"Disney's Tangled" is the story of Princess Rapunzel. Before she was born, Rapunzel's mother grew deathly ill, and the only thing that could save her was a magic flower. Drinking a broth made from the flower saved the queen's life, but it came with an unusual side effect. When Rapunzel was born, she had long golden hair that glowed with the same life-restoring power as the flower. Unfortunately for the royal family, an evil old witch named Gothel had been using the flower to maintain her own life and beauty. When it was taken, she was forced to take desperate measures. She kidnapped Rapunzel and locked her in a faraway tower for many years, tricking Rapunzel with stories about the "dangerous" outside world. The young girl's only joy in life was a series of mysterious lights that appeared in the sky every year on her birthday.
When a thief named Flynn Rider breaks into the tower during an escape from the royal guards, he unexpectedly loses his valuable treasure to Rapunzel. The girl makes a deal with him: Take her to see the source of the lights, and she'll return his treasure. Together, the duo leaves the tower and sets out toward the royal capital, the source of the lights. Along the way, they're hounded by Gothel, who's desperate to retrieve Rapunzel before the girl learns her true identity.
Disney's Tangled: The Video Game is a pretty straightforward adaptation of the movie. There are a few additional sequences that add some heft to the story, but they don't drastically change things. The word choice is very simple and well-chosen, so it isn't difficult for young readers to get through the game without an older gamer's help. This makes it a good game for younger children who are just learning to read, as there is a lot of simple text. The chapter-based design also makes it a good choice for something to play before bed while still encouraging the child to learn new words. However, its design also makes it harder to put down the game before the chapter is finished, so it could be frustrating for kids who have to take a break before the levels are done.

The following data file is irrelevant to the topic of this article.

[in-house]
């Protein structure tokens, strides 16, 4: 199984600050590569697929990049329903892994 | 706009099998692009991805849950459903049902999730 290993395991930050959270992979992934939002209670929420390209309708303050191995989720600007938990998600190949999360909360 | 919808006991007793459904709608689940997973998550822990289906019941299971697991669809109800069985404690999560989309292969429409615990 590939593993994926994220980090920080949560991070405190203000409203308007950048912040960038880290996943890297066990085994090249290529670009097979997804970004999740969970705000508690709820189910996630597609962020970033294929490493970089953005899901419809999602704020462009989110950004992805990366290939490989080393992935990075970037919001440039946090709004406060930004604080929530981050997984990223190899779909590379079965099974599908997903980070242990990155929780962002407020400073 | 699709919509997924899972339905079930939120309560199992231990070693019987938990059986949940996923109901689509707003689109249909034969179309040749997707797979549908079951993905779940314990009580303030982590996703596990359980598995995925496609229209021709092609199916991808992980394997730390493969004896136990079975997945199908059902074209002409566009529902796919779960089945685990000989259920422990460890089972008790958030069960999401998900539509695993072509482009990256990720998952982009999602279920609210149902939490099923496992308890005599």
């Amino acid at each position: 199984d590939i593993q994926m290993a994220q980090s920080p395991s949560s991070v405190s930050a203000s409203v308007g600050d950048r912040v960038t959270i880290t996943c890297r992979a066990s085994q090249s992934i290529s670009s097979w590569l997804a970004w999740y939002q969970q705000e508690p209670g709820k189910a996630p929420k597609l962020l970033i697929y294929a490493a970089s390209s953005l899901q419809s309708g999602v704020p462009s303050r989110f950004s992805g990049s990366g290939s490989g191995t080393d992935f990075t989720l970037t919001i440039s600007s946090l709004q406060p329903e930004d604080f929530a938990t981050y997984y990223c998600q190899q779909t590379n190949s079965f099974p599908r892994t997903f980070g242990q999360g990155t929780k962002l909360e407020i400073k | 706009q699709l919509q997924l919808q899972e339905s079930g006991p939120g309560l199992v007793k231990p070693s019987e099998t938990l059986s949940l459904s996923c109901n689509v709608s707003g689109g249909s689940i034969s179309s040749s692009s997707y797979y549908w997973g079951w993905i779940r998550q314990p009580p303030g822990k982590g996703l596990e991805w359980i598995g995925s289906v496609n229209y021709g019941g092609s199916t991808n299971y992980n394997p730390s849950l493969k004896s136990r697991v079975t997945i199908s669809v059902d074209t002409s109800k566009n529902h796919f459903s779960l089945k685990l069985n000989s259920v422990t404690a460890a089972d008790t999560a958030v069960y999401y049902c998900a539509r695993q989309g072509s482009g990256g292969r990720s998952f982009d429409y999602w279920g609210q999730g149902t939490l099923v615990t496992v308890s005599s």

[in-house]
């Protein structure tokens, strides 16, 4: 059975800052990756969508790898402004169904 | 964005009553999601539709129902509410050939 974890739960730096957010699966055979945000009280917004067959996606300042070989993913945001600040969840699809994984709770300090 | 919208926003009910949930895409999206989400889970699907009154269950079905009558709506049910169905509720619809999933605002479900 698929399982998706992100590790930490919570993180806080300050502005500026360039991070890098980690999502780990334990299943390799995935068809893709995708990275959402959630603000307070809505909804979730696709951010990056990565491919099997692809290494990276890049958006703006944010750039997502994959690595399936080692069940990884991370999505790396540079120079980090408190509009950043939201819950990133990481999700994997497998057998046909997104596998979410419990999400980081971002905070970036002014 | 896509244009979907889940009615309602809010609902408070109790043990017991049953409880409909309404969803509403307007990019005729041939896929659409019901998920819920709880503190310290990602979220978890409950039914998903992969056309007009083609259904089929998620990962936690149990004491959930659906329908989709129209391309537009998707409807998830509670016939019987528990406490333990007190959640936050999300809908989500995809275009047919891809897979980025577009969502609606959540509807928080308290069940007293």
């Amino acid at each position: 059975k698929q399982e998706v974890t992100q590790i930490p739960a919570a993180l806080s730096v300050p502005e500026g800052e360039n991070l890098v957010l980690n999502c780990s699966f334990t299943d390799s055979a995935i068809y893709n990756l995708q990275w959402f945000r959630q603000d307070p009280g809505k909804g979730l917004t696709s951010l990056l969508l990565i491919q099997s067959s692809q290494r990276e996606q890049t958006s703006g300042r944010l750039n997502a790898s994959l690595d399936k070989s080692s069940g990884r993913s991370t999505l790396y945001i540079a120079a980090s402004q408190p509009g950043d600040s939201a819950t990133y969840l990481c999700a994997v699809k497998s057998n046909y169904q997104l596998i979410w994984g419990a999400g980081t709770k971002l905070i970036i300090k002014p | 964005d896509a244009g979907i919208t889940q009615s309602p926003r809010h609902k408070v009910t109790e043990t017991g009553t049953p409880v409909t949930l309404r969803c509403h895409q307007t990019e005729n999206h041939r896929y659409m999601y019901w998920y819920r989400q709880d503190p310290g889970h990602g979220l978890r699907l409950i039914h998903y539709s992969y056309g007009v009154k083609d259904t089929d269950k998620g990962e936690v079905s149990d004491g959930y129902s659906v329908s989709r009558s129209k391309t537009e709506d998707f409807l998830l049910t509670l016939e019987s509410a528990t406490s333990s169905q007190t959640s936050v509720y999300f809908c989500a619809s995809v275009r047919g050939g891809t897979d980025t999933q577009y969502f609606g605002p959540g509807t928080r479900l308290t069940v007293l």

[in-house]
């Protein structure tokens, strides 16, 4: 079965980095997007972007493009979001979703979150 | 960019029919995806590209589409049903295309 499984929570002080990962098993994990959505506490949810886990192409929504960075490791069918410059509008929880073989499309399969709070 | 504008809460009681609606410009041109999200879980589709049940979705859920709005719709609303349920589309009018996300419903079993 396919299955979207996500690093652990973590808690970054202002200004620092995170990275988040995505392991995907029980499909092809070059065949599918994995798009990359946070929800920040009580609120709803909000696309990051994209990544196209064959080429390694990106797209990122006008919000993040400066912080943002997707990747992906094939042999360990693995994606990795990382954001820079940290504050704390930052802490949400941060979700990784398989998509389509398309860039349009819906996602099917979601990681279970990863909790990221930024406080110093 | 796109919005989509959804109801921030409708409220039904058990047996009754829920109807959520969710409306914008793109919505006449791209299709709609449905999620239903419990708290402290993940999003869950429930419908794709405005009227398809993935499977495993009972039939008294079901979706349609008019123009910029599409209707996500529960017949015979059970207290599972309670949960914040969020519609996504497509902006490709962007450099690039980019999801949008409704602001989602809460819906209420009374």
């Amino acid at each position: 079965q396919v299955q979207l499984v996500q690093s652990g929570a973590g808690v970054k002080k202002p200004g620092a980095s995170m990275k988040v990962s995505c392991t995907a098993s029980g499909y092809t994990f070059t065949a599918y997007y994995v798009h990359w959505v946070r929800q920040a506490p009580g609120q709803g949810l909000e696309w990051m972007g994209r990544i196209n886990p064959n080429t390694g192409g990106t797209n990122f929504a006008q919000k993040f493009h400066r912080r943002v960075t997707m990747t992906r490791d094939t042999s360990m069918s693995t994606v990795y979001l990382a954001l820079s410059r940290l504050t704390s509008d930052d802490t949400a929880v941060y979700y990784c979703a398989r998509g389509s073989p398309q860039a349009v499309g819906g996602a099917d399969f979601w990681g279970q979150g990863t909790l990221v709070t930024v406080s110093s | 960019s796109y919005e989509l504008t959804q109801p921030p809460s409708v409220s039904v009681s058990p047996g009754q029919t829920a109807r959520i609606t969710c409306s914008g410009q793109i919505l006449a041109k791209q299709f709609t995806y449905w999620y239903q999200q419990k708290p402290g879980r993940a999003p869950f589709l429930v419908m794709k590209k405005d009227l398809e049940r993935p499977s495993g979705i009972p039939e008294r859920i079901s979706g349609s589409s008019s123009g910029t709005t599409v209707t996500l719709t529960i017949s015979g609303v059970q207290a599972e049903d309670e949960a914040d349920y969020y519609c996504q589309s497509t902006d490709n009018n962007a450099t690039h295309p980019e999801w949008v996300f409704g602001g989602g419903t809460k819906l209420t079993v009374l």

Tangled is a basic adventure game. Players guide Rapunzel around simple 2-D environments using the d-pad. Tapping on various items on the screen with the stylus triggers them. Sometimes this opens doors or investigates objects, and other times, you'll use Rapunzel's magic hair to reverse the flow of time to restore broken objects or sick people. You'll sometimes blow into the DS microphone to move objects or startle characters. It's very easy and designed to be as accessible as possible for young kids. Moving around and exploring requires very little effort and should cause no problems, even for the youngest of gamers.